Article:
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Daneel Bouden

The high German and Portuguese Synagogues

Following the literal tekst on the Canon of Amsterdam

Amsterdam has always been receivable tolerant towards Jews; if you spend any time on the Canon, you’ll notice that there wasn’t much persecution. They were allowed to build synagogues wherever they wanted and were able to practice any profession. The only thing that was prohibited to them was becoming a guild member, a professional association.

The Portuguese synagogue dating back to 1675 at the Mr Visserplein in Amsterdam is quite well known. The first Jews who settled in Amsterdam did so at the end of the 16th century. They had migrated North to escape the persecutions in Spain and Portugal. There they had become a favourite target of the inquisition, and thousands there were burned at stake. They were no longer allowed to practise their faith and had to convert to Christianity; if they didn’t, they were executed.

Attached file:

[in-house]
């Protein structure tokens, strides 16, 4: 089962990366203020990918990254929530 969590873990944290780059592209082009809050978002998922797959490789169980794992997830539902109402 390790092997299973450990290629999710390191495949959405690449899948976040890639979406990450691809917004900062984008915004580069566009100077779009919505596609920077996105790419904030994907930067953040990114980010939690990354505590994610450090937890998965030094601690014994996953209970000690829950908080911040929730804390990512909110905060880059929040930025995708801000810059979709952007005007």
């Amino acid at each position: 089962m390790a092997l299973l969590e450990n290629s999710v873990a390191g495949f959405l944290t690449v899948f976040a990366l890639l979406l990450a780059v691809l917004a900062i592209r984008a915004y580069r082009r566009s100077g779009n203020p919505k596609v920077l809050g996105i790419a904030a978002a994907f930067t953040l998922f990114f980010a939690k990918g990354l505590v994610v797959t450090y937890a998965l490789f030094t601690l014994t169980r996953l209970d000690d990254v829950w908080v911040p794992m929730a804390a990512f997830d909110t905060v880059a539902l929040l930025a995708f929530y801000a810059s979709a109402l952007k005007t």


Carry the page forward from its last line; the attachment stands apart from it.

Sometime later, Jews from Germany and Eastern Europe came to join them; they were poor and uneducated in contradiction to their South European cousins. In the middle of the 17th century, the third group saw themselves forced to leave their homes and seek refuge here; they were fleeing from the persecutions in Poland, Lithuania, and Ukraine. These folks spoke Yiddish, and their language was to have a rather profound influence on the dialects spoken in the city. There’s more about this on other pages of this site.

There was a measure of reliance.
It wasn’t only the city administrators who were without ill will towards the Jewish migrants; the general populace did not mind them either. They were not compelled to live in ghettos as in Poland and other Western European places. They were not allowed to engage in sexual relations with Christians, including prostitutes; for the rest, they were pretty much left to themselves. prostitueebezoek.

The Southern and the Northern Jews each had their own language and customs; they did not intermingle.
The High German and Portuguese synagogues are window number 19 on the Canon of Amsterdam.